We also see the proliferation of all girl after school programs. I don't have any problem with this per se. I think we need some all girls and some co-ed. In fact, one of the young ladies in our summer program commented on how much she liked the fact that we weren't all girls but we created a wonderful environment where everyone felt comfortable and supported.
Some of those programs do great things in terms of exposing girls to role models and to what's possible. My issue is with the actual education, notably because these programs invariably don't have real educator/computer scientists running the show. They teach a watered down CS or conversely too much too quickly and then the girls are clobbered at the next level, they start doubting themselves and they change majors.
The problems with these after school programs as well as with CS Principles are the same. A few of my students who studied CS at Harvard framed it nicely when talking about Harvard's highly publicized CS50 course (I'm paraphrasing and combining thoughts here):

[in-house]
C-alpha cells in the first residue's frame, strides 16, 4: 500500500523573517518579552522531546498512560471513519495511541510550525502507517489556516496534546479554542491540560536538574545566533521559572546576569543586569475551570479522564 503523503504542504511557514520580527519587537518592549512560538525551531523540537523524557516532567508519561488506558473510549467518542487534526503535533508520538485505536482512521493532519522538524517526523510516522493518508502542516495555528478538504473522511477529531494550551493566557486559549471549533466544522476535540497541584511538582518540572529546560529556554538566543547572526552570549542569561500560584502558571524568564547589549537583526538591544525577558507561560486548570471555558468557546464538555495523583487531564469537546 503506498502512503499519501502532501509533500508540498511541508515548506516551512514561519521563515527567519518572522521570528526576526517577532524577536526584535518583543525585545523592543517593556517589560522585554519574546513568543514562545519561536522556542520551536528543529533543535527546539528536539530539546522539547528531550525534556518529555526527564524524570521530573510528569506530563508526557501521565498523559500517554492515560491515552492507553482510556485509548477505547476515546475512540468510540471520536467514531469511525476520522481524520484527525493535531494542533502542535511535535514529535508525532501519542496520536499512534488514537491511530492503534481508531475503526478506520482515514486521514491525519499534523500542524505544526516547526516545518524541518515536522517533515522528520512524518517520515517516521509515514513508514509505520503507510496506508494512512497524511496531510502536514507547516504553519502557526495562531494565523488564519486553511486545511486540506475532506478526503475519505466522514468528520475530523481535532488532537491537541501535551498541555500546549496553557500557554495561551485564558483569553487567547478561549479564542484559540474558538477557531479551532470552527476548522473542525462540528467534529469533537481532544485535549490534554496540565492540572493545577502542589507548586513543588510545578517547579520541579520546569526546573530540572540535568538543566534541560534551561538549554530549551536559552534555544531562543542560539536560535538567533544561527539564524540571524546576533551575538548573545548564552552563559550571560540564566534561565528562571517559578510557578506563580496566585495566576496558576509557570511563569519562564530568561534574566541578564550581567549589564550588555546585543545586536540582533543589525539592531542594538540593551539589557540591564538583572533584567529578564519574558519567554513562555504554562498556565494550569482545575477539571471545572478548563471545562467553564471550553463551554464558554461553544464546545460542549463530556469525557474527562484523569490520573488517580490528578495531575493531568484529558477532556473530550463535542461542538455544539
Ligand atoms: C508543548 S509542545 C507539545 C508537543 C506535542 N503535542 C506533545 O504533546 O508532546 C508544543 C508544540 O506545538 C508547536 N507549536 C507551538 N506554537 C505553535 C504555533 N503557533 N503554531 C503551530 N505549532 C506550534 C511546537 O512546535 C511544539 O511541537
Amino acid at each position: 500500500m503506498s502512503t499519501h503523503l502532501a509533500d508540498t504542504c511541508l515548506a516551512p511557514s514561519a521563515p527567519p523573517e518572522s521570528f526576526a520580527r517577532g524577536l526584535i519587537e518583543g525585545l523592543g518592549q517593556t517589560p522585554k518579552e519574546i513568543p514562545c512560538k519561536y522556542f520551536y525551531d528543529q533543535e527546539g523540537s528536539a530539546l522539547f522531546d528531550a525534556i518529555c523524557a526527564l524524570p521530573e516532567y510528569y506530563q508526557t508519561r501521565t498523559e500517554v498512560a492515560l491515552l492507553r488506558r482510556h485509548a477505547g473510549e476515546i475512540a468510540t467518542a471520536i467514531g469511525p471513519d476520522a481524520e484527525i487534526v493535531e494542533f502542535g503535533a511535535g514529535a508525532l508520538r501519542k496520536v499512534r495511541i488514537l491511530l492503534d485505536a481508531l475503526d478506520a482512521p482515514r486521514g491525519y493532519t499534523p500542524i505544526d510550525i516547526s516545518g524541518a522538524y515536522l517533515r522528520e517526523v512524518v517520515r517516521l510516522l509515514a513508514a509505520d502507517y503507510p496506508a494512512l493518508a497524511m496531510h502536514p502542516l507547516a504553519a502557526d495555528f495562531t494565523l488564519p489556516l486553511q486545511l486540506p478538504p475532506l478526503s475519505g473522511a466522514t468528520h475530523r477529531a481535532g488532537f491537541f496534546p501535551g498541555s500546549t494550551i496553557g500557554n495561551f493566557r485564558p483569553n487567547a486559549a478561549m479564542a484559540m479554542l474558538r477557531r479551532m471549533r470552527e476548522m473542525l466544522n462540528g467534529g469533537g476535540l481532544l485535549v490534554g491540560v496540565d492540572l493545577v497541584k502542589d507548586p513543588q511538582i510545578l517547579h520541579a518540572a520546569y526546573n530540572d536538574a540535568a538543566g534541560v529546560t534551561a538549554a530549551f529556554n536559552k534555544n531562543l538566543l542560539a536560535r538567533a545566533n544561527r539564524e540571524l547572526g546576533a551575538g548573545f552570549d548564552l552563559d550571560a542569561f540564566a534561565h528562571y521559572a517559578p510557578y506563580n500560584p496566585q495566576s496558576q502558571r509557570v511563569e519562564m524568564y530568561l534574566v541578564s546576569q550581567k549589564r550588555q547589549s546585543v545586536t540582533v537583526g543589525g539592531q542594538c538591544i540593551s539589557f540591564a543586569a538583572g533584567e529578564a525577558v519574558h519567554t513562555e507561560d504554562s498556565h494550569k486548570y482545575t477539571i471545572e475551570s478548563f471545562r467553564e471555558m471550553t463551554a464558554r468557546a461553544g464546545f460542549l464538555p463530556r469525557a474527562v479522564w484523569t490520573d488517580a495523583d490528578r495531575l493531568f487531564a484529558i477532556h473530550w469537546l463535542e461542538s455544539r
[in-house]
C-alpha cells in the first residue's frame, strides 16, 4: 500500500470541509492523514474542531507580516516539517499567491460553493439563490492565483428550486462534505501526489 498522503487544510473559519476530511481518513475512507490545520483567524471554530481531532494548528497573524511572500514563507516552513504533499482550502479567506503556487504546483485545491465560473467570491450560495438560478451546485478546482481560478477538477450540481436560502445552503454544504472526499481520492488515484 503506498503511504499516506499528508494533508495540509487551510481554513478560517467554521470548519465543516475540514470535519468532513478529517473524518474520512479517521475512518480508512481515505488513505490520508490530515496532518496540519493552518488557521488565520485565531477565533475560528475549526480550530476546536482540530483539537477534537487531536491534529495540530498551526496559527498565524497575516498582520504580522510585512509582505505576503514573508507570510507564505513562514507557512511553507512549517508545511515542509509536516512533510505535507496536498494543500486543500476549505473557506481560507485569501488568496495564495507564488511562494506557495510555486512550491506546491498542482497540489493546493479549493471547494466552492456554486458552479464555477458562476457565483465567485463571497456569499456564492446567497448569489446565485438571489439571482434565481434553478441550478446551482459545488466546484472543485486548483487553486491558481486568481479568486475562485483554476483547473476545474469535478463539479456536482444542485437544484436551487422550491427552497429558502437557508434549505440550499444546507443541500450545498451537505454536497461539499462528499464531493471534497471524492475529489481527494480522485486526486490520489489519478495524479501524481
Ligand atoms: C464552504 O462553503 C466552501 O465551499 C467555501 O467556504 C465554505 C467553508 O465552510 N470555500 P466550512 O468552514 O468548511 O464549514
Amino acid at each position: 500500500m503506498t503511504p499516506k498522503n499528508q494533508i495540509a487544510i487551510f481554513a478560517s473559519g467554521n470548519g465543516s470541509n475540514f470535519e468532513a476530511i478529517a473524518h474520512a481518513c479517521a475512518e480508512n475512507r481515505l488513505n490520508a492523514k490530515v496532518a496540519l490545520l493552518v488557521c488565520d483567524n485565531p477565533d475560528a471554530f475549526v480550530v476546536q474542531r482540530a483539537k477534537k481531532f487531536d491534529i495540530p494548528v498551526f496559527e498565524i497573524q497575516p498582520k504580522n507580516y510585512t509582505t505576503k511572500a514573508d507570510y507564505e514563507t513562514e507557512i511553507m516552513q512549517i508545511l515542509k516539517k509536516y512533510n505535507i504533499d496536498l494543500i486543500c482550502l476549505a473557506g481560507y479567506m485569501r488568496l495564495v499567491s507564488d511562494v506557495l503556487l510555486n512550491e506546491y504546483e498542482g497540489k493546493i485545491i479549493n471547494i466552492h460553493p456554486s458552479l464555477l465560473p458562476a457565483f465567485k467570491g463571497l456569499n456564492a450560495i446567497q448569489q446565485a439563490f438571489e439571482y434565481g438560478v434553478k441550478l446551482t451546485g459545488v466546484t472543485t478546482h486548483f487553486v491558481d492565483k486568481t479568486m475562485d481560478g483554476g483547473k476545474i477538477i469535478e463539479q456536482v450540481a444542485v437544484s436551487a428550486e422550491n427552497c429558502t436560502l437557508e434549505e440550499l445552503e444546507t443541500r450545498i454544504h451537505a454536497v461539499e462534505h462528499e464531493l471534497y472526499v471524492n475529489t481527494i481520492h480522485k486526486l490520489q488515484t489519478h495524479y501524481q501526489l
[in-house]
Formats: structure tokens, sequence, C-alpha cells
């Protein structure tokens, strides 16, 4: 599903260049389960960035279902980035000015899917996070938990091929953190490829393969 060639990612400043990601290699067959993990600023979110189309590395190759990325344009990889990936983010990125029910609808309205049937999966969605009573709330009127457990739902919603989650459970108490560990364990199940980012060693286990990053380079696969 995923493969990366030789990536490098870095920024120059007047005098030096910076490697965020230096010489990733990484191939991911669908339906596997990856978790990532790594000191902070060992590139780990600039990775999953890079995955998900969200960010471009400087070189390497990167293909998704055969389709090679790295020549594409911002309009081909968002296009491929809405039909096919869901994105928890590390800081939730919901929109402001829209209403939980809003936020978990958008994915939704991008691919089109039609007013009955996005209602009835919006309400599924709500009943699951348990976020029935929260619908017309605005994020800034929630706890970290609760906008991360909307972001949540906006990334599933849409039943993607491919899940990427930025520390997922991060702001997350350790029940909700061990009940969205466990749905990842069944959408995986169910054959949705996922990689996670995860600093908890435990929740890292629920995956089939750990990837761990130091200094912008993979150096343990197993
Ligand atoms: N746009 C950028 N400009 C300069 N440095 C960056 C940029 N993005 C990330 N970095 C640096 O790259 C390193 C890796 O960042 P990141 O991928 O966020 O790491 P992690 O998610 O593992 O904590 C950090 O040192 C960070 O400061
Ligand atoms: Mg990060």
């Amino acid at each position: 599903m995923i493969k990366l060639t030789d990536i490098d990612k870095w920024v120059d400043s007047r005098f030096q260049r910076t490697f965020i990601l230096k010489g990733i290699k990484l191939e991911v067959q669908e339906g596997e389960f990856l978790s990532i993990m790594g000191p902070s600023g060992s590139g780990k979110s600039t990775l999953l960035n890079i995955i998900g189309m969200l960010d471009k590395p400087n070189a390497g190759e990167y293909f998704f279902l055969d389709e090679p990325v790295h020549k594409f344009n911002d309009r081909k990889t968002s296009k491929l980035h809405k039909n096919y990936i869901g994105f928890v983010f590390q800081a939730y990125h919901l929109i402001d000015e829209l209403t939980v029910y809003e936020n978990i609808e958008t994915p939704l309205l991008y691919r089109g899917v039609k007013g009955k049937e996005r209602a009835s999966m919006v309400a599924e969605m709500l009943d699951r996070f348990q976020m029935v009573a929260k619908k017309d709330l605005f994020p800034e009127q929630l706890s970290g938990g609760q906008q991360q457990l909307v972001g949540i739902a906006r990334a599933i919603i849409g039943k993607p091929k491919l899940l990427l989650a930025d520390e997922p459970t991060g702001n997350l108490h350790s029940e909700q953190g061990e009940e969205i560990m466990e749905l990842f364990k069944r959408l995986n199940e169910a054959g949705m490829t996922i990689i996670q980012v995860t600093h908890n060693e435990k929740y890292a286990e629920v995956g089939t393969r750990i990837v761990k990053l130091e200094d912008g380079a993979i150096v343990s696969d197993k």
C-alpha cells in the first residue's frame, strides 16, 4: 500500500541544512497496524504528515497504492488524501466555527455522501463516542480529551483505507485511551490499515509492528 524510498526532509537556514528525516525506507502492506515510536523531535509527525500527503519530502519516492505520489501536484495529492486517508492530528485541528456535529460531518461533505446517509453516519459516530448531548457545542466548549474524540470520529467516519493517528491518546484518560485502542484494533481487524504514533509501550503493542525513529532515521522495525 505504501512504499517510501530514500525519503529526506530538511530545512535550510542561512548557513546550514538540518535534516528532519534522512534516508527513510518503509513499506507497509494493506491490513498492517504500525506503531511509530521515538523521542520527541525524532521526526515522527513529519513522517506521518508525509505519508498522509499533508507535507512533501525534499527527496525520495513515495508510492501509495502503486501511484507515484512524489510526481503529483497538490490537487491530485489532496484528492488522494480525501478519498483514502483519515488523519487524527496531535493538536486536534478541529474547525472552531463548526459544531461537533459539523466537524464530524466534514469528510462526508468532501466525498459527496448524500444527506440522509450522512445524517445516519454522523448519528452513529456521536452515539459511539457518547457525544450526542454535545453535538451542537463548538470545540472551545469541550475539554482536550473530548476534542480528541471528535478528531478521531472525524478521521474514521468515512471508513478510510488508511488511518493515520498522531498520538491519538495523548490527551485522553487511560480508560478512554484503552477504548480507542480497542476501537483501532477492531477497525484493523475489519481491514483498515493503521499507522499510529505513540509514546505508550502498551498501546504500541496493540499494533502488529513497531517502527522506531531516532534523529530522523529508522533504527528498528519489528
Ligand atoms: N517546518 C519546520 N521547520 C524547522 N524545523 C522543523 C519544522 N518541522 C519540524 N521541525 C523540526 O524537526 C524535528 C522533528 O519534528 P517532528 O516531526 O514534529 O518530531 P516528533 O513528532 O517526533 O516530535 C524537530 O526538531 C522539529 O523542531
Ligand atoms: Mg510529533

They don't really teach anything, you've got to do it mostly on your own. In the end you don't really learn anything.
Then, they go on to Harvard's next real CS class - functional programming with no real preparation and they drop like flies.
So, what do you do?
You do what we did.
I developed an intro course over 10 years ago. The new AP Principles course has some overlap in terms of concepts but one big difference is that we dive into programming using two real languages. Scheme, which is mathy functional and NetLogo which is visual and interactive but still text based. We then move on to a number of really neat concepts in Python.
People say, "Oh, you do the NetLogo because it's visual and appeals to girls." No - we do NetLogo because it's cool and it appeals to kids. Same with Scheme. Show me a girl that loves the visual stuff, I'll show you a girl that loves Scheme's functional goodness. I might only be a dopey old school teacher, but I really believe "kids are kids."
On top of this, you get great teachers that really know their stuff (and we've built plenty of them over the years) and create a culture with everyone's accepted and good things happen.
By the time our kids leave us, they've got enough under their belts so they not only know their stuff but they have the confidence that they know their stuff.